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NEW YORK - The United Nations Security Council voted unanimously yesterday to impose tougher sanctions on Iran to push Tehran to meet the international community's demand that it suspend its nuclear enrichment program.

Also, yesterday, Tehran escalated its rhetoric, maintaining that the 15 British naval personnel arrested by Revolutionary Guard units in the disputed Shatt al-Arab waterway on Friday had "confessed" to entering Iranian territorial waters in an act of "blatant aggression."

The Security Council approved a ban on Iranian arms exports and a freeze of the assets of 28 additional people and organizations involved in Iran's nuclear and missile programs. The list includes Sepah, a government-owned bank.

"This resolution sends an unambiguous signal to the government and people of Iran ... that the path of nuclear proliferation by Iran is not one that the international community can accept," said British Ambassador Emyr Jones Parry.

Iran has vowed the sanctions will only motivate it to pursue nuclear power, a message Foreign Minister Manouchehr Mottaki was expected to deliver to the Security Council.

Mottaki made the trip instead of Iranian President Mahmoud Ahmadinejad, who claimed he canceled his appearance because the U.S. failed to deliver his visa in time.

The new sanctions - a compromise between the stronger measures favored by the United States and the Europeans and the softer approach advocated by Russia and China - are considered modest.

The Security Council imposed its first set of sanctions in December, but Iran responded by expanding enrichment. Iran says it will never give up its right to enrich uranium and produce nuclear fuel, though it has offered to provide guarantees that its nuclear program won't be diverted toward weapons.

Ahmadinejad had said he wanted make those arguments before Security Council himself, but Iran accused the United States of thwarting his planned trip by delaying the delivery of his visa. U.S. State Department deputy spokesman Tom Casey said the visa arrived in time and suggested the Iranian president was unwilling to stand before the Council and take the heat for his continued defiance of the international community.

In December, the Security Council ordered all countries to stop supplying Iran with materials and technology that could contribute to its nuclear and missile programs and to freeze assets of 10 key Iranian companies and 12 individuals related to those programs.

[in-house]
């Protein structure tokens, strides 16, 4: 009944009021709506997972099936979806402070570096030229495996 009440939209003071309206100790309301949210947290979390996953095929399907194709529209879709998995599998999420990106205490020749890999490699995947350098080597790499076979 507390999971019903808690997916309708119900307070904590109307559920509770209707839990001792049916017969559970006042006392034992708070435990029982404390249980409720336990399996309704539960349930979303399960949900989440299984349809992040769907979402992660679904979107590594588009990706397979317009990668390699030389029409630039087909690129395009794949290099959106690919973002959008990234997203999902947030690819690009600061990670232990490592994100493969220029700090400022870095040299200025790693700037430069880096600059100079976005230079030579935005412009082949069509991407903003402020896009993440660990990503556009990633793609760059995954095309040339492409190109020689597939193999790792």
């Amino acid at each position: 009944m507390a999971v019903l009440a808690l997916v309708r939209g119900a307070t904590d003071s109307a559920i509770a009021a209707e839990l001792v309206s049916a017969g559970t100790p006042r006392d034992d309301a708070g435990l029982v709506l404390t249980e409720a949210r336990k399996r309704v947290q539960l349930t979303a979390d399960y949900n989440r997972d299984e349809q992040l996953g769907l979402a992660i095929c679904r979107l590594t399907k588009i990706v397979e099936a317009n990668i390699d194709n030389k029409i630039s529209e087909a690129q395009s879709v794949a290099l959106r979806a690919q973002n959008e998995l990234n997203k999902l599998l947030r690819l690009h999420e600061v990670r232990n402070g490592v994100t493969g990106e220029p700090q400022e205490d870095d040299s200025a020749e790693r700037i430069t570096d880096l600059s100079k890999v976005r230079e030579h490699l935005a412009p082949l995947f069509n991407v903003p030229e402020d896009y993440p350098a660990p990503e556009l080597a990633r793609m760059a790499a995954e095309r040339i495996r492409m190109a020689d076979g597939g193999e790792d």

The new resolution calls for voluntary restrictions on travel by the individuals subject to sanctions, on arms sales to Iran and on new financial assistance or loans to the Iranian government.

It asks the International Atomic Energy Agency to report back in 60 days on whether Iran has suspended enrichment and warns Iran could face further measures if it does not. But it also says all sanctions will be suspended if Iran halts enrichment and makes clear that Tehran can still accept the package of economic incentives and political rewards offered last year if it complies with the Council's demands.

In a key compromise, the document refers to a past resolution from the IAEA calling for the Middle East to be free of weapons of mass destruction. Indonesia and Qatar had wanted the council to make that appeal outright, but the U.S. intervened, adopting instead an IAEA statement that "a solution to the Iranian nuclear program would contribute to international efforts against nuclear proliferation including efforts relating to the Middle East."

Meanwhile, Iran has moved the 15 British seamen it has held in custody since Friday to Tehran for interrogation.

The British Marines and sailors were arrested after having completed a search of a merchant ship Friday morning in the disputed Shatt al-Arab waterway.

Britain immediately demanded the return of its troops and denied they had strayed into Iranian waters.

In London yesterday, Foreign Office undersecretary Lord Triesman spent more than an hour with the Iranian ambassador to London, Rasoul Movahedian, demanding the safe return of the 15 and seeking assurances of their welfare and consular access.

Foreign Secretary Margaret Beckett and the Ministry of Defense said the troops were in Iraqi waters at the time they were picked up.

In June 2004, six British Marines and two sailors were captured, then paraded blindfolded on Iranian television. They admitted they had entered Iranian waters illegally but were released unharmed after three days.

Iranian hard-liners have already called for the 15 Britons to be held until Iran wins political concessions from the West.

British opposition lawmakers called on the government not to allow Iran to use the capture of the military personnel as a tool in the nuclear dispute.